Washing your hands is great, but it isn’t enough to stop the spread of influenza. Experts from the University of California-Berkeley, Mark Nicas (Environmental Health Sciences) and Arthur Reingold (Epidemiology) say handwashing is one of several ways to combat influenza. Other ways include not touching your face (eyes nose, or mouth) and staying home from school or work if sick.
Reingold says you’re more likely to get sick from influenza, especially the H1N1 virus, from airborne particles because inhaling the flu particles gives you a larger dose than by touching a contaminated object. And, according to Nicas, students at UC Berkeley touch their face an average of 16 times per hour. That is 384 times to transmit what ever is on your hands into mucus glands located in your mouth, eyes, and nose in one day.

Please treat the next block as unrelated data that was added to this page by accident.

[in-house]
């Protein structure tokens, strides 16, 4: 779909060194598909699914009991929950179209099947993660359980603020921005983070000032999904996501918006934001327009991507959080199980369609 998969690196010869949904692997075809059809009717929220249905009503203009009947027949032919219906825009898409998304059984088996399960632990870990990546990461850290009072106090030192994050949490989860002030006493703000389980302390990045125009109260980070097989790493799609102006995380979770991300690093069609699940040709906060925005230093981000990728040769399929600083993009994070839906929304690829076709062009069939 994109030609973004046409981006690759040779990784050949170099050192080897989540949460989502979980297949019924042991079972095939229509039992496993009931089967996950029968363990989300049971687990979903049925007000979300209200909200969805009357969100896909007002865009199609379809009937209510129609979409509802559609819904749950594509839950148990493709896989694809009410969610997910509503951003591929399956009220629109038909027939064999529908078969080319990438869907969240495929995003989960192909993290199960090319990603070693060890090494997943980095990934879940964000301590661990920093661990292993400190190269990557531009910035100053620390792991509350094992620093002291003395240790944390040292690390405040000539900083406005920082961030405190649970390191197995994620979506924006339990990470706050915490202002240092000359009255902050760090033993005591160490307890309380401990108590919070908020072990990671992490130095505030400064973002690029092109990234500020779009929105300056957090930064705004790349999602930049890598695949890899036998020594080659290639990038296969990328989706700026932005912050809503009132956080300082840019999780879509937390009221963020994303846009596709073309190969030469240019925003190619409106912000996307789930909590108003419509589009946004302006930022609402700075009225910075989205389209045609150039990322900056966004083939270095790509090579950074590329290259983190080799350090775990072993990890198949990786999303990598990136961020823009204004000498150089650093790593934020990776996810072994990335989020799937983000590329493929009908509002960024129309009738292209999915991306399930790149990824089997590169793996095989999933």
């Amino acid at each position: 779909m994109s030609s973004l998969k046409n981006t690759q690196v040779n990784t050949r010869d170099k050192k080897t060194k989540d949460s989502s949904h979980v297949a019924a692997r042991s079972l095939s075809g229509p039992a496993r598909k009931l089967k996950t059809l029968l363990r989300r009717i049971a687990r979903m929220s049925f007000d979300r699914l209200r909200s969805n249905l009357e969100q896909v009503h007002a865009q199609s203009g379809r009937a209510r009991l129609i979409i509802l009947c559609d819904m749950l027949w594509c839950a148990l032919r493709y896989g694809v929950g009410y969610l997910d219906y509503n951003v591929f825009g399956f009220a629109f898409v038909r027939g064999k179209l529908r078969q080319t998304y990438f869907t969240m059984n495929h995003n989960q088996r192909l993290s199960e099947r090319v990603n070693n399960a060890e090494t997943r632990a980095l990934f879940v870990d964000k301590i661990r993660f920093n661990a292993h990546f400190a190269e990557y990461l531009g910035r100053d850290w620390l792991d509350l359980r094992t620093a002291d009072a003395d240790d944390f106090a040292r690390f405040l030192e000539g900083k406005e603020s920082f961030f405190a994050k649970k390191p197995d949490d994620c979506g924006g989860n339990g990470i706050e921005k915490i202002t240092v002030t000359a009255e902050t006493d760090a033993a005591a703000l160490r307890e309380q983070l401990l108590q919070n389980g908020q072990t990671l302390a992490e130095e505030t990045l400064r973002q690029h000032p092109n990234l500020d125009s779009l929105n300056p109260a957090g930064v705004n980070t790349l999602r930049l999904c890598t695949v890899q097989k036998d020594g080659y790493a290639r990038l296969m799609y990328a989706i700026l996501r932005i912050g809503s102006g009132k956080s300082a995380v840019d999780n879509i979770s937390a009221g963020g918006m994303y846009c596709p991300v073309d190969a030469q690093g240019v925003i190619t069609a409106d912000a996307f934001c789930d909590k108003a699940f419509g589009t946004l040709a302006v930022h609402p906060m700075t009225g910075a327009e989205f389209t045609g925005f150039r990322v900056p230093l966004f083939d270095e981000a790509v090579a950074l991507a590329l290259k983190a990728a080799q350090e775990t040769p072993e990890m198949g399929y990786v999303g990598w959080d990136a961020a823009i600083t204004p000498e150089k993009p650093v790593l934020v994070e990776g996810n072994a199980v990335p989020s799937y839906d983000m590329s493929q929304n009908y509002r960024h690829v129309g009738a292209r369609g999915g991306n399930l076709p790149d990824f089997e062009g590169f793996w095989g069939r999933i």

Since influenza transmission hasn’t been studied as much as other viruses, like the rhinovirus, the best method of prevention remains unknown. Still, handwashing is a wonderful tool to use; we must remember other preventative ways as well. Stay home and away from others if you’re sick or you feel like you’re getting sick, don’t touch your face, and cover your nose and mouth with your elbow when sneezing and coughing.